photo © Jon Lea
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“Feliciano dos Santos is an inspirational
leader who is changing Mozambique. He is unique because he influences
people in so many ways. His message and actions are positive, and
people of all ages look up to him and want to change themselves
and the world they live in.” Ned Breslin, Water for People.
Massukos and the award-winning NGO Estamos were co-founded by Feliciano dos Santos, an inspirational man who has dedicated his life and his music to campaigning for better public health through clean water and adequate sanitation. As the director of Estamos, he heads up an innovative programme of public health initiatives in Niassa and is involved with the installation of latrines and clean water points, as well as hygiene and HIV/AIDS education. Santos promotes low-cost, environmentally sustainable sanitation which composts human waste into nutrient-rich fertilisers. Santos’s innovative approach has now become the model for sustainable development programmes worldwide. “I can honestly say that what I saw in Niassa is the best development work I have seen in Africa when it comes to supporting poor communities. What I saw became an inspiration to the United Nations Development Programme. It is the most exciting project I know of in Africa in terms of water and sanitation and when you talk about sanitation, you are talking about healthy people and a healthy environment.” Ingvar Anderson, former senior water policy adviser, United Nations Development Programme
Challenged by polio, Santos endured a gruelling childhood living in a slum with no clean water or proper sanitation. He became committed to changing the lives and improving the health of those battling water-borne diseases. The success of Santos’ work has been largely due to his personal involvement. Community education work has been key and he engages villagers through music and then works directly with them in participatory workshops. Affectionately known as “The Elton John of Mozambique” he believes that “music has the power to change people”; the groundbreaking work he is doing in his homeland is testimony to that conviction.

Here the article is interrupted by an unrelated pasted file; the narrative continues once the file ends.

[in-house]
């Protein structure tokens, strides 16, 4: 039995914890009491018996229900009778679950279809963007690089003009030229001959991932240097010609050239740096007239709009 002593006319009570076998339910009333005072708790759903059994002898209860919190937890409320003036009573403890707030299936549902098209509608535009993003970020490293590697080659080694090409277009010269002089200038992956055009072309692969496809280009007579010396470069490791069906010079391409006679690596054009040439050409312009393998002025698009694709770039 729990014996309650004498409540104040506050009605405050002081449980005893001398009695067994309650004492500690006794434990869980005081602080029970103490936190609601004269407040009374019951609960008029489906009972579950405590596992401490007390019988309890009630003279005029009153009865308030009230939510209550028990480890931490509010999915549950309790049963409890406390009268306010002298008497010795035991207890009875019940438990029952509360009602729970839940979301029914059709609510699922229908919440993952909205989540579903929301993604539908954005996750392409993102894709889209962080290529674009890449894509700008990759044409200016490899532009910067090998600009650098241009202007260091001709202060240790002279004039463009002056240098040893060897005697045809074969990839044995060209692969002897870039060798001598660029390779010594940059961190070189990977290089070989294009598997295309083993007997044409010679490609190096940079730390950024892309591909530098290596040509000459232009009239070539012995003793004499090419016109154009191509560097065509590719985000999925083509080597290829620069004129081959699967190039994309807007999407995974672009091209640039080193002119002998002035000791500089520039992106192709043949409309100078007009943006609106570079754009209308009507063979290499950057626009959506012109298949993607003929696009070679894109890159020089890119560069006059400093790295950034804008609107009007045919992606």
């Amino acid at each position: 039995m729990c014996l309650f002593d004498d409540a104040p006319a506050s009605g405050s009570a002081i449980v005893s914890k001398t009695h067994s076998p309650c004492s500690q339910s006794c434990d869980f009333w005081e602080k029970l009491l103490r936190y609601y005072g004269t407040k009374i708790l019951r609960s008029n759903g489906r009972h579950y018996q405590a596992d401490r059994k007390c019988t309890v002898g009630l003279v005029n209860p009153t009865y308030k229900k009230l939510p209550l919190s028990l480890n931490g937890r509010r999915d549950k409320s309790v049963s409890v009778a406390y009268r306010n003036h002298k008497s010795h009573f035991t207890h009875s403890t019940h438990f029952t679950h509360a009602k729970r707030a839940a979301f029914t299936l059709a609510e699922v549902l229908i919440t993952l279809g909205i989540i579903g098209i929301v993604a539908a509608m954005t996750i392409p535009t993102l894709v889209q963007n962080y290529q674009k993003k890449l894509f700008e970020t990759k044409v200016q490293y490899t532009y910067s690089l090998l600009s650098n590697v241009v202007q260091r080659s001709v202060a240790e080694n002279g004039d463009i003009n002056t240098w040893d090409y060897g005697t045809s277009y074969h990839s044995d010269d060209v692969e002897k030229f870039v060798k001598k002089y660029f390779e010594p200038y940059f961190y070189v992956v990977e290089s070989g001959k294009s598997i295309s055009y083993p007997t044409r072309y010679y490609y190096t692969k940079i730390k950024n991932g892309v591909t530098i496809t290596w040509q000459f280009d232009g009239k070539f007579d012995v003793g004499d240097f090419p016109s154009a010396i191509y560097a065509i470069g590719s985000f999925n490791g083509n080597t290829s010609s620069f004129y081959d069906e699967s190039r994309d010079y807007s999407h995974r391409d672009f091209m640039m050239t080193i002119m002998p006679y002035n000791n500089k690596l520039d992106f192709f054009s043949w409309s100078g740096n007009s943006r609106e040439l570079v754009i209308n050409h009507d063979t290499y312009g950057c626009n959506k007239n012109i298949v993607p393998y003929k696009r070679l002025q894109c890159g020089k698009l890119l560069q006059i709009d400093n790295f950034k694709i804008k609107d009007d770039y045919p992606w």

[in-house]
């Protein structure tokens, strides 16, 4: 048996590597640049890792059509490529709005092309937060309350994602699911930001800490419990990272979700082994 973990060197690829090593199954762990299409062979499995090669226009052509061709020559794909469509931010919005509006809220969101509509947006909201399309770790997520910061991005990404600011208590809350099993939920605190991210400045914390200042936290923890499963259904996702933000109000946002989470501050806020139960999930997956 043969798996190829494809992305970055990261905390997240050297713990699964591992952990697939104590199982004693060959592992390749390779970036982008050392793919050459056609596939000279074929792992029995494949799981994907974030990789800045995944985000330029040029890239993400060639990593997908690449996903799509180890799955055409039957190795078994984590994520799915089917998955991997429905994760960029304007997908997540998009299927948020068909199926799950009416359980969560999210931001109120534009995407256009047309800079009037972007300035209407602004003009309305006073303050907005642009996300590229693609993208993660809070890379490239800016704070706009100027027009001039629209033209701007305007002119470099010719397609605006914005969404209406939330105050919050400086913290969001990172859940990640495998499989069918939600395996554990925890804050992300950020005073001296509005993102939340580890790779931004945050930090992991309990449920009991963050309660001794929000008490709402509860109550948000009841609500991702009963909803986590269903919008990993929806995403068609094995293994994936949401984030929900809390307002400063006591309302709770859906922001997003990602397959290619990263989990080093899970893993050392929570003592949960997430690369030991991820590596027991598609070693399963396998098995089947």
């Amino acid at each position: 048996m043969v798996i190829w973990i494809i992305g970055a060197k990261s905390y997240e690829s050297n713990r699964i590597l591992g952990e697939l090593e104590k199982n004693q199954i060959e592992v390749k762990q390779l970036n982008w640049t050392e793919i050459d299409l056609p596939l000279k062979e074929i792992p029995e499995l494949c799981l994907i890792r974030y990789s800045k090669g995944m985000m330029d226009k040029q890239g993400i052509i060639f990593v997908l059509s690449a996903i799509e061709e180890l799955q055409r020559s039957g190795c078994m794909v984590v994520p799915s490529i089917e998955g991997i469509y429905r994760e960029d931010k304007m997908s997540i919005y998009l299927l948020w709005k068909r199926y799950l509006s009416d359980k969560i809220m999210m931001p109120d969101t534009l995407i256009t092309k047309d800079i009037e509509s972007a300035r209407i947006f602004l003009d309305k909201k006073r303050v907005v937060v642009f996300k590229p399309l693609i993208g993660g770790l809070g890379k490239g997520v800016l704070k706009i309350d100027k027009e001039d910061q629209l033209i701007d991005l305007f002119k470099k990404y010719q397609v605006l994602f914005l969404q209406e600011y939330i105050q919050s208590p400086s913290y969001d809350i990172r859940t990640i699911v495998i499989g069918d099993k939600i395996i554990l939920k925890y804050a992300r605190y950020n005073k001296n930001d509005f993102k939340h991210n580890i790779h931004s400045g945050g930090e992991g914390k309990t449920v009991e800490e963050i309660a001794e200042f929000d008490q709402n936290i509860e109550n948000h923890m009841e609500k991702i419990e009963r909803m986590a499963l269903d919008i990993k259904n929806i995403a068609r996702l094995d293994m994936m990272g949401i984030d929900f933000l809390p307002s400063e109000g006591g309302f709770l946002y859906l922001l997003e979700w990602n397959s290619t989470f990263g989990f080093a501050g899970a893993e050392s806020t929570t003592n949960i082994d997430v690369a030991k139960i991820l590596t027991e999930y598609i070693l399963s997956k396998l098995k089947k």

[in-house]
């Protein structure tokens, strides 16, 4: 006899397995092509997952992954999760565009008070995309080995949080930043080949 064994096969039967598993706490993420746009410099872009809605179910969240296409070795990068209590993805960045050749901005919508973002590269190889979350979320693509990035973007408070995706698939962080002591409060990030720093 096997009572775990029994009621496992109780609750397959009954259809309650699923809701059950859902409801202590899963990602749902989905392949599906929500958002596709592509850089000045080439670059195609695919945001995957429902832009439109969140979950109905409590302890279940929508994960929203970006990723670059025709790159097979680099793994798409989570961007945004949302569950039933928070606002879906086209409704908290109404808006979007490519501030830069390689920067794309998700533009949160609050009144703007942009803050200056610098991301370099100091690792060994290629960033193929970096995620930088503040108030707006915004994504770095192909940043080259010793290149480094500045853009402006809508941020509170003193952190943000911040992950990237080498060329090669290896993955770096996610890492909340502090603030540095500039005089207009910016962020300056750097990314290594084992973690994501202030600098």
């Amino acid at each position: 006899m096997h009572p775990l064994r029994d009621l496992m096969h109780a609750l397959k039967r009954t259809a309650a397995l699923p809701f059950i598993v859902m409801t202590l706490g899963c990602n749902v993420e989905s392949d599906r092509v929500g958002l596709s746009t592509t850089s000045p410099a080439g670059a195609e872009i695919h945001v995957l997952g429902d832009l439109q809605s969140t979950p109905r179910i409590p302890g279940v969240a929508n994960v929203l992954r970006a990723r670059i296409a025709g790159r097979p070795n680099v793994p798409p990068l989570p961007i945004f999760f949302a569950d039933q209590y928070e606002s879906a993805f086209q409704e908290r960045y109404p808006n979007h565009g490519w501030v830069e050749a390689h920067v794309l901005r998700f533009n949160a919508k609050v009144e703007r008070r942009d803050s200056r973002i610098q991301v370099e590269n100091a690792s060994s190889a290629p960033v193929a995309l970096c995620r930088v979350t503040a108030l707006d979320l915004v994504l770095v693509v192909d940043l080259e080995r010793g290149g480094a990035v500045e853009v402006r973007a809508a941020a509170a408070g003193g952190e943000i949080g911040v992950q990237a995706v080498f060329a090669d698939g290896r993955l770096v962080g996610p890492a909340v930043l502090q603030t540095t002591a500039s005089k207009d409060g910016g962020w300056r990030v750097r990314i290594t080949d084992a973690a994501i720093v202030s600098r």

Santos cannot visit every poor community worldwide, but people can get the resource book he helped develop, A Community Guide to Environmental Health which offers a field-tested, community-approved step-by-step guide on how to implement successful sanitation and water projects like those Santos spearheads in rural Mozambique. Hesperian, the book's publisher, has created a tool kit that teaches people how to tackle everything from building their own water wells to organizing against oil companies polluting their water and land. According to the World Health Organization, Hesperian’s most well-known publication, Where There Is No Doctor is the most widely used health education manual in the world, and has been translated into more than 80 languages. You can help distribute this book free to communities that need it by contributing to Hesperian's free books program at www.hesperian.org
In recognition of his leading role in campaigning for better public health, Santos has been awarded the prestigious Goldman Environmental Prize (April 2008). Often referred to as a Nobel Prize for environmentalists and endorsed by more than 100 US Heads of State, the prize allows individuals to continue winning environmental victories against the odds and inspires ordinary people to take extraordinary actions to protect the world. Frequently described as voices in the wilderness, Goldman Prize winners have often taken great personal risks to safeguard the environment.
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